We propose to develop new algorithms for gene-finding and characterization in prokaryote genomes applied to the discovery of mini-genes in Pseudomonas aeruginosa. Gene-finding algorithms for prokaryote genomes typically use detailed empirical models of gene structure that do not explicitly provide information on the features that identify a coding region. Furthermore, their performance is usually evaluated based on their ability to recognize known or pre-annotated genes, making reliability of individual predictions difficult to evaluate for genes of unusual composition. Complexity of the underlying models and the size of genome annotation-tasks lead to uncharacterized annotation of non-conserved ORFs that may constitute up to 70% of all annotated genes in a genome. This is a significant limitation especially for comparative genomics, where hypothetical genes predicted by different research groups using different methods and criteria must be compared. Hence, gene prediction tools that complement existing methods by emphasizing transparency and compositional characterization should be useful for improving genome annotations, for evaluating the compositional properties of the predicted genes, and for assigning confidence levels to predictions of hypothetical genes. To achieve this goal we propose to develop new gene characterization procedures that explicitly identify and interpret gene compositional properties. Although we focus in this proposal on its application to prokaryotic genomes, the method will also be ideally applicable to the characterization of metagenomics and RNA-seq data, and to fast detection of coding regions in eukaryotic sequences. An agile navigational bioinformatics tool will also be developed to facilitate editing of genome annotations;to identify problem-regions of automated annotations;to obtain measures of significance of the predictions;and to highlight local sequence features such as start codons, ribosomal binding sites, promoter regions, palindromic sequences. We are specifically interested in applying our approach and tools to identify short genes of unusual composition in strains of Pseudomonas aeruginosa, an opportunistic pathogen that is vigorously studied at the University of Florida. The genome of P. aeruginosa is an ideal candidate to apply our method for its high compositional bias and for its high content in uncharacterized hypothetical genes. Unusual regulatory genes have been recently identified in P. aeruginosa that have escaped annotation because of their small size and unusual composition. Many other genes of similar properties may still have to be discovered. Preliminary applications of our method to the genome of P. aeruginosa has provided significant evidence for many newly identified small genes, providing focused targets for experimental verification and evidence of a widespread role of mini-proteins in regulating gene expression. We expect that application of our methods to the study of P. aeruginosa will result in significant improvements in our understanding of the biology of this important pathogen. We expect that the method will be useful in a wide variety of other applications.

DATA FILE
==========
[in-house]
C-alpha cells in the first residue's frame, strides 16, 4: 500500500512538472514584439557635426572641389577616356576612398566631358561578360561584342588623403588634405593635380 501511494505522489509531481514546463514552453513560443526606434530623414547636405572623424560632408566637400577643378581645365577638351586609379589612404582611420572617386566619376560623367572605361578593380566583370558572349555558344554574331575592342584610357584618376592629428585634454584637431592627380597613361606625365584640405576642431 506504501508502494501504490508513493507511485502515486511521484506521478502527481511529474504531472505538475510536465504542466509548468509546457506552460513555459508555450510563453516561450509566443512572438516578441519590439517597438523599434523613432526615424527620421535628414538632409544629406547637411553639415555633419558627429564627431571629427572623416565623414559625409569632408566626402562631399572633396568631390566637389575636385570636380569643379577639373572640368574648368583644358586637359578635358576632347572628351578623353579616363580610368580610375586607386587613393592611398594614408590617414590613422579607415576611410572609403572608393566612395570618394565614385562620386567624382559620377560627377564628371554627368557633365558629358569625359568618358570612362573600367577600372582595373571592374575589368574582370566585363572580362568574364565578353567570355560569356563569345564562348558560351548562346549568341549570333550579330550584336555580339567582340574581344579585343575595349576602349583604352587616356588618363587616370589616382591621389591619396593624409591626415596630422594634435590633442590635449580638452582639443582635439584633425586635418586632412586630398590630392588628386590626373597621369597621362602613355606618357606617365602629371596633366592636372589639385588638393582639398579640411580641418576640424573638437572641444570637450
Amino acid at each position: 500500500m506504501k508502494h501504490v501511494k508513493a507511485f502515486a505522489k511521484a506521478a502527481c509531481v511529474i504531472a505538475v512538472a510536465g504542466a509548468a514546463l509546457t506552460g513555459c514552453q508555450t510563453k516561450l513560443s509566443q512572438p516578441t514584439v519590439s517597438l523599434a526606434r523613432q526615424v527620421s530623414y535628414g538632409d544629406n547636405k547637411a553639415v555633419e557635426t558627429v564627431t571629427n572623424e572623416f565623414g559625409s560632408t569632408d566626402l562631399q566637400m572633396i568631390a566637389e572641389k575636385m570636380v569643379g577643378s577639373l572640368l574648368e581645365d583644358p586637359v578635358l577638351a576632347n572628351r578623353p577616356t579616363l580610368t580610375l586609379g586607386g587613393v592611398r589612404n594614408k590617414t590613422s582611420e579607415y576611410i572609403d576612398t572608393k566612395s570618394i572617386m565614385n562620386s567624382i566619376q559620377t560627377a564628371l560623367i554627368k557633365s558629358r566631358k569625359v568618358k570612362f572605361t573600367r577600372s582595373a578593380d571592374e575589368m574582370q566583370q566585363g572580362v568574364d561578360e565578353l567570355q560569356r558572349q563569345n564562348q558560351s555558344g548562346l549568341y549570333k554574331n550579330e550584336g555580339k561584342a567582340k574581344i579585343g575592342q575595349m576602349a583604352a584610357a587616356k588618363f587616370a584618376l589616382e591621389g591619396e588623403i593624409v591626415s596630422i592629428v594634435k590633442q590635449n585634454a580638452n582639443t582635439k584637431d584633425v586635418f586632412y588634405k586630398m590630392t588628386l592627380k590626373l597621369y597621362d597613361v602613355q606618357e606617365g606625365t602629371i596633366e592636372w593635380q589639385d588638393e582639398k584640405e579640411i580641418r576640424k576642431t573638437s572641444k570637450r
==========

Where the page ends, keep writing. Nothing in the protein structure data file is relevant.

The objective of this proposal is to develop gene-characterization tools for prokaryote genomes geared at the identification of genes of unusual composition. The tools will be applied to the identification of short coding sequences ("mini-genes") in Pseudomonas aeruginosa. Our studies are relevant for gene-finding development and for understanding the role of mini-proteins in P. aeruginosa.
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